1 May 2020 Susannah

Literary Therapy Puzzles

Literary jigsaw puzzles

I was interested to read in the paper that sales of jigsaw puzzles have taken off during this time of self-isolation. Did you know that the name is a misnomer? No jigsaw is actually used to cut the individual pieces. A London cartographer and engraver named John Spilsbury is credited with creating the first jigsaw around the year 1760 (he used a marquetry saw). Early jigsaws were maps on thin sheets of wood, and they were used to teach children their geography. The name ‘jigsaw’ was only first used about 1880.

The popularity of jigsaws soared during the Great Depression – they were cheap and could be used again and again. So, what we are seeing now is not a new phenomenon. It was during the Depression that jigsaws were created that could appeal more to adults. Today a huge variety of jigsaws are available, from 3D, no picture at all, panorama puzzles and even online jigsaws. If you have a seriously large amount of time on your hands, you could try the world’s largest jigsaw (produced by a Czech company) which depicts lots of animals and has 52,110 pieces.

I love doing jigsaws, and you won’t be surprised to hear that my favourites are literary in theme. I have three Jane Austen ones (with illustrations and quotes), there are many available depicting scenes from the life of Dickens and his characters, many Shakespeare puzzles, and I’ve completed a Lady of Shalott one with the glorious Waterhouse painting. Amazon sells a ‘Famous Writers’ one which greatly tempts me, and also spotted on the web are these others: Mark Twain’s Hannibal, Wordsworth’s Rydal Mount, one featuring literary heroines, several featuring bookshops, and one depicting vintage book covers.

So … if you need some literary therapy in the form of a puzzle, you might like to consider some of my suggestions. As you try and place all the pieces, ponder this quote by Sigmund Freud: “Even if all parts of a problem seem to fit together like the pieces of a jigsaw puzzle, one has to remember that the probable need not necessarily be the truth and the truth not always probable.”

Do you have any literary jigsaw puzzles in your collection? Or have you completed a special one you’d like to share with me? Please let me know in a comment.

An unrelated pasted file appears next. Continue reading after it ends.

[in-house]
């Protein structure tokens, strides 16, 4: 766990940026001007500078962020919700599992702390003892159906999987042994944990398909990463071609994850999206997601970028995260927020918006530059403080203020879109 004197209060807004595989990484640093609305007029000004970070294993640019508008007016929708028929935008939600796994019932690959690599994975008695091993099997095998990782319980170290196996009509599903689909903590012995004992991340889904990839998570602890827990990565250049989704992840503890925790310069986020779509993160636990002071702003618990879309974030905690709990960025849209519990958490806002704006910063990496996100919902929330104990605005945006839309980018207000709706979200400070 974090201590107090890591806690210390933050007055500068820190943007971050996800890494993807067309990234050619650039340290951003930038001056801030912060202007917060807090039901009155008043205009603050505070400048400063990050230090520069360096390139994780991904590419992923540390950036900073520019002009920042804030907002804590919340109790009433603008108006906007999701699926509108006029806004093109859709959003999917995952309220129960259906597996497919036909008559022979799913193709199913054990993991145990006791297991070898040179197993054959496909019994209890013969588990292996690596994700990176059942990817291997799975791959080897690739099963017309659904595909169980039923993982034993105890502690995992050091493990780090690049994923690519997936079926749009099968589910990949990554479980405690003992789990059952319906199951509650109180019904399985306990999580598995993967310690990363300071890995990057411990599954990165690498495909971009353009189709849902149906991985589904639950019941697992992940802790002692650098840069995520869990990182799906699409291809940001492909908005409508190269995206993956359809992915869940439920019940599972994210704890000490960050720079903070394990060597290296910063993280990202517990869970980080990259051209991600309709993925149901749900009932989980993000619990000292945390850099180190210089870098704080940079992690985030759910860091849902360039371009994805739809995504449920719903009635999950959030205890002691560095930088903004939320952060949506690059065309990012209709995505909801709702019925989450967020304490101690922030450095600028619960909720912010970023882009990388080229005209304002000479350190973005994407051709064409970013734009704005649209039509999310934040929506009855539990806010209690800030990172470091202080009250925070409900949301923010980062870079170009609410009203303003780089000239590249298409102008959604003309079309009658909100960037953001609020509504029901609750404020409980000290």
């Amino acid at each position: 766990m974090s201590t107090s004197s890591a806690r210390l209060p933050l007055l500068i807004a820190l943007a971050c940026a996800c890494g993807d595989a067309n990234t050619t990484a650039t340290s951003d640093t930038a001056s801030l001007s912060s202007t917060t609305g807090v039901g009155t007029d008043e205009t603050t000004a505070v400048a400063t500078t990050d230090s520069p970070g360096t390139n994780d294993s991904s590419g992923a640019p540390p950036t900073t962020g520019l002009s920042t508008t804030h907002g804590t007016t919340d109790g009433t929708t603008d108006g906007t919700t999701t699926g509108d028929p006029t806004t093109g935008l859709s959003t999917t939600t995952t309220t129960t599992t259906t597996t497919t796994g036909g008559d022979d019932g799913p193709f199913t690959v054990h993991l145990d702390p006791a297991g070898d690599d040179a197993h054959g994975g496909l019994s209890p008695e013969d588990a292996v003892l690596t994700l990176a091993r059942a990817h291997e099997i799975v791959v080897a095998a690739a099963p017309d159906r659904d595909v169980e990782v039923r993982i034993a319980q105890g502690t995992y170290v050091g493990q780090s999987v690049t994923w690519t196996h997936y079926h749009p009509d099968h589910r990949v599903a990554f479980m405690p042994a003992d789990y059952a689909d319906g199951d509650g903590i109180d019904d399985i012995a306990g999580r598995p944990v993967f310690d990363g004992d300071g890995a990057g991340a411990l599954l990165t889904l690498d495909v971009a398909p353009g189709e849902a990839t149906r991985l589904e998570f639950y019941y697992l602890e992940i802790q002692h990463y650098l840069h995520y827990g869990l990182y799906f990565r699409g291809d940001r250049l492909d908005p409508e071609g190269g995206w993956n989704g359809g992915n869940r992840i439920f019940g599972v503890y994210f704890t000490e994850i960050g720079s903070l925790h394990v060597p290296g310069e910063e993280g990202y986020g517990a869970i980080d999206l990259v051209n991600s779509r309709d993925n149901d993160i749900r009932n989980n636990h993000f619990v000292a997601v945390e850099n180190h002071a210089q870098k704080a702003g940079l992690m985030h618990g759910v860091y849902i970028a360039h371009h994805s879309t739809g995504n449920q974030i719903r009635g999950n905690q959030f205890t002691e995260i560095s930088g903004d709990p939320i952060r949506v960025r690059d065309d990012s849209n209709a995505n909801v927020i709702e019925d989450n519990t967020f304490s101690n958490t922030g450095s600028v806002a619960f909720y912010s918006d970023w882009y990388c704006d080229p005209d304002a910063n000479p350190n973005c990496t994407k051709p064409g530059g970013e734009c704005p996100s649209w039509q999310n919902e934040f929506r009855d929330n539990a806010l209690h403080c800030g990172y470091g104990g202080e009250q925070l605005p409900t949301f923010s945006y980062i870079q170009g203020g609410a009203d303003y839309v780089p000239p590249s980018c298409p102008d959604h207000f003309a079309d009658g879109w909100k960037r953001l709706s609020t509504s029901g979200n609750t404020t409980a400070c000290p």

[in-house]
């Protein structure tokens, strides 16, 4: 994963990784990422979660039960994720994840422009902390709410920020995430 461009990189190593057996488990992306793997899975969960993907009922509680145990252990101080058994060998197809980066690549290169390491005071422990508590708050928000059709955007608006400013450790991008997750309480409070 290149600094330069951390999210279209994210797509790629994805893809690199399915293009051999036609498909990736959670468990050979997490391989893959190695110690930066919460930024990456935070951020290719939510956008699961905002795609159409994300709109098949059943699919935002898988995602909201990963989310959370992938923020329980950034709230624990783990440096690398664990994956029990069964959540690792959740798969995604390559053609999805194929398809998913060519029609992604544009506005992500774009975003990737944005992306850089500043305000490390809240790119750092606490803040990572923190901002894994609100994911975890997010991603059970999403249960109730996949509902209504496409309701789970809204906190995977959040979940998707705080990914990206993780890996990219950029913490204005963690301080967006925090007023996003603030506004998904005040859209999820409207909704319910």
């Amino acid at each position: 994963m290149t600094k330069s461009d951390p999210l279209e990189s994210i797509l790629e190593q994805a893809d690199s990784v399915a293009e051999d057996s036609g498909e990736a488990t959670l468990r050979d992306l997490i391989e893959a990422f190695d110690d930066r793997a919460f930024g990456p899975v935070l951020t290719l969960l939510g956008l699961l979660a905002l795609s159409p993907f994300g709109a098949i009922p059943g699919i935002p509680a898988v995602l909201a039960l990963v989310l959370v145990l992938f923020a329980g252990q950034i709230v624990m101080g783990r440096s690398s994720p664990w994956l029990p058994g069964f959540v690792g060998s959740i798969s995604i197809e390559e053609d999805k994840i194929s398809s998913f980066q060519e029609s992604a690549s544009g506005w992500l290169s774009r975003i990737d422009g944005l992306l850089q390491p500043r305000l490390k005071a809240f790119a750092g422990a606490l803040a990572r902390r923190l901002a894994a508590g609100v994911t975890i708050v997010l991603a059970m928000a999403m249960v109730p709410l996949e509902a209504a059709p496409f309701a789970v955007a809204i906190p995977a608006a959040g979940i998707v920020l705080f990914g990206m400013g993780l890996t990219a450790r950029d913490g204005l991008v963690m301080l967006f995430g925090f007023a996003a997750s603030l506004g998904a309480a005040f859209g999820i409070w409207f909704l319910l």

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Body image credit- Photo of Susannah’s Jane Austen Jigsaw Puzzle

Comments (11)

  1. Catherine M.

    Hi Susannah. Just came upon your site, so good. In lockdown I’ve completed 10 jigsaws, all 1000 pieces. I’m looking forward to starting #11 soon. Must say, I hate breaking them up when complete but space is an issue. May not break up my favourite Puffins jigsaw.
    Happy Australia Day…

    • Susannah Fullerton

      Happy Australia Day to you too. I am so glad you like my site. Do consider subscribing to my free literary enwsletter which comes out once a month – Notes from a Book Addict.
      I adore doing jigsaws – so therapeutic! You have done well completing ten of them. I recently finished a lovely one of a Van Gogh painting.

  2. Lois Williams

    Another advantage of introducing jigsaw puzzles to the young is that they are a valuable skill in promoting non-verbal reasoning.

  3. Donna Fletcher Crow

    Fascinating–that’s how I learned my geography of the United States–with a puzzle of each state as a piece–complete with capital city marked and major products pictured. I had no idea that was how puzzles started out. I can testify that it works, though.

    • Susannah Fullerton

      I look forward to their shop opening up again so I can go and look. Thanks for the suggestion, Lyn.

      • Lynn Clayton

        That will be great to be able to go to such places again, but these puzzles are ones you do on-line! They don’t have many pieces, but are very colourful and something to do on a break when on the comuter.

  4. Miland Joshi

    This reminds me of an interest I’ve had in a Chinese jigsaw puzzle that was a craze in Europe 200 years ago: the Tangram, a square dissected into 7 pieces which can be used very creatively. I can recommend “The Tangram Book”, lavishly illustrated by Jerry Slocum. A Penguin book (which used to come with a black plastic tangram set) is by Joost Elffers. In his introduction he mentions the use of the Tangram in a mystery story, Robert Van Gulik’s The Chinese Nail Murders. I bought it years ago and it was in a corner of my bedroom cupboard for reading “some day”. Your post prompted me to dig it out!

    • Susannah Fullerton

      Thanks for that info – I knew nothing about tangrams. The mystery story sounds intriguing too.

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